The LG Viewty GT405, better known as the LG Viewty GT, is a mid-range touchscreen camera phone exclusively available on 3. With a 5-megapixel camera at the forefront of its features, we took it to town to see what else it had to offer.
What we like
We normally have a problem with resistive touchscreens, but the LG Viewty GT is pretty responsive when using your fingers to select, navigate and type. Thankfully, it also comes with a stylus which makes life a bit easier.
The LG Viewty GT features two homescreens. The first is customisable, playing host to your three favourite contacts for speed dialling. The phone keeps a memory of dialled numbers so that when you start dialling, it offers a list of suggestions to save you time. Not a unique feature, but still handy to have at your fingertips.
The second homescreen is free to be customised with various widgets such as Facebook, Twitter, calendar, music player, etc.
We like that the central menu key brings up a list of apps that are currently running and allows you to either skip to or shut them down. For a smaller touchscreen with only two homescreens, this menu key is a godsend as it allows you to easily navigate between functions and keep on top of things. This keeps everything nice and organised allowing you to move easily between the media player and the camera or whatever apps you’ve got running at any time.
The size means that you can easily hold the LG Viewty GT in one hand and tap away with the stylus in the other. We were surprised to discover that the resistive screen plus stylus and menu key actually work really well together.
The LG Viewty GT’s 5-megapixel camera is easy to use and comes with a large number of settings and modes. You get a range of colour effects (sepia, negative, black & white, and red green and blue) and can adjust the white balance for different lighting conditions.
Macro mode allows you to take some pretty detailed close-ups and you can take bursts of three, six and nine shots using continuous mode – note that burst shots are set at QVGA resolution and can’t be raised any higher.
Editing pictures in the gallery allows you to add some cool visual effects such as retro ‘Lomo’ as well as sharpen images and adjust contrast, saturation, brightness – the basic kind of image effects you’d expect to find in desktop picture editing programs. Having a powerful camera with a range of effects allows you to take detailed pictures with artistic flourishes for your blog or Facebook profile.
As well as being able to edit pictures themselves, the Viewty GT comes with LG’s Muvee Studio. This is a fun slideshow editor which gives you the option to add a range of visual effects like sepia and allows you to import MP3s from the library to use as background music.
Call quality on the LG Viewty GT is a bit muffled. Volume is generally fine but sometimes we found that conversations became unclear in noisy areas, as voices might not be able to cut through traffic.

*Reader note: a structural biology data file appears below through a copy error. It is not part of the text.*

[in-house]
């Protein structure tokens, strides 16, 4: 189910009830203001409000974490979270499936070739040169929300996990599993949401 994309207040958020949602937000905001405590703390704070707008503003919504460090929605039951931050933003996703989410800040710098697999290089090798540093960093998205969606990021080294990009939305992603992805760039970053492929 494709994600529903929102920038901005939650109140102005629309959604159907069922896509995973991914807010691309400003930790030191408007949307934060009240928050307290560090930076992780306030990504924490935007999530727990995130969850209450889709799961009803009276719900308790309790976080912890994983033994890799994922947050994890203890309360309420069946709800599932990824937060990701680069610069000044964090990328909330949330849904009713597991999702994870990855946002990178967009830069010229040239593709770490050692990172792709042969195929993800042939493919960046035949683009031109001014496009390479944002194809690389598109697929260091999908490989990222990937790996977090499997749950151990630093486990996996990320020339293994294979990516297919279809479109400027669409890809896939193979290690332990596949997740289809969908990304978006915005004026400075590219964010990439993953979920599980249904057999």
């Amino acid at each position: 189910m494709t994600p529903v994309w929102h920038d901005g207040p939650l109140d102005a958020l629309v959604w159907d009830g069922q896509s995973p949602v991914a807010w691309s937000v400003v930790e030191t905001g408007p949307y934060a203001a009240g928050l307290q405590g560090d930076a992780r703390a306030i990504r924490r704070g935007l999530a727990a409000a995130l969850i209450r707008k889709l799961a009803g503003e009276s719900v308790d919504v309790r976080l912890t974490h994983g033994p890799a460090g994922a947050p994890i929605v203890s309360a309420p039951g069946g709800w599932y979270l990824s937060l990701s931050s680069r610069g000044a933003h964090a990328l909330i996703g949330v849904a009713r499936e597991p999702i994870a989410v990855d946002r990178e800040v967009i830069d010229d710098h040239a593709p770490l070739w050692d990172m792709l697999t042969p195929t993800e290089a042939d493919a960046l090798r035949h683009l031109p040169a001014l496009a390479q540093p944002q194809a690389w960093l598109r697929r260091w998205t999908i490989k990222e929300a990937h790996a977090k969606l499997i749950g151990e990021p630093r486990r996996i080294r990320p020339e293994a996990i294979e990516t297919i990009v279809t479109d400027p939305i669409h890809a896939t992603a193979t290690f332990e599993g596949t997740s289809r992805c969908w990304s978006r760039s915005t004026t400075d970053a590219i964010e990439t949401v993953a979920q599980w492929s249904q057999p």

The music player is pretty good, sound quality-wise. All the sound levels are clear and nicely balanced, and you can choose from a range of equalizer presets if you want the bass to kick out a bit more.
What we don’t like
The camera, for all of its features and settings, doesn’t have a simple LED flash. We can overlook this because generally the camera is very good, but frustratingly you’re going to be limited to taking snaps in good light.
Similarly Muvee Studio is good fun but we wish there was more you could do with it. You can’t seem to be able to speed up the rate at which the slideshow cycles through pictures. We took a load of burst shots of friends dancing with a sepia filter, hoping to be able to create a jerky ye olde zoetrope-style animation. Because we couldn’t speed it up the effect was kind of lost.
Social networking, a prime consideration for many phone users these days, was a let-down on the LG Viewty GT. Facebook’s main news feed took ages to load even on HSDPA and Wi-Fi connections, and Twitter wasn’t much better either. In both cases the interfaces were pretty cramped, text was very clear and profile pictures were heavily pixellated.
The LG Viewty GT also feels a bit too light for our liking. Although it’s easy to get a grip on it thanks to its size, and fits easily into the palm of your hand, it doesn’t fill us with confidence – we get the feeling that it might be easily damaged.
The supplied headphones are uncomfortable and really leaky. Worst of all, you’re stuck with them as there’s no 3.5mm audio jack; a cardinal sin in this day and age. The equaliser settings on the music player are great but we found it annoying that you couldn’t edit any of the presets or make up our own.
Games wise you just get two Java games built-in and that’s it. We checked out 3 Games on the phone and it told us that there were no other games supported for this device, which was disappointing.
The LG Viewty GT is a great camera phone that’s only really let down by the lack of flash. It’s a real shame that other features such as the music player and browsing capabilities haven’t been given as much attention. The Viewty GT is by no means a do-it-all multimedia smartphone, but as a cameraphone it’ll do the job.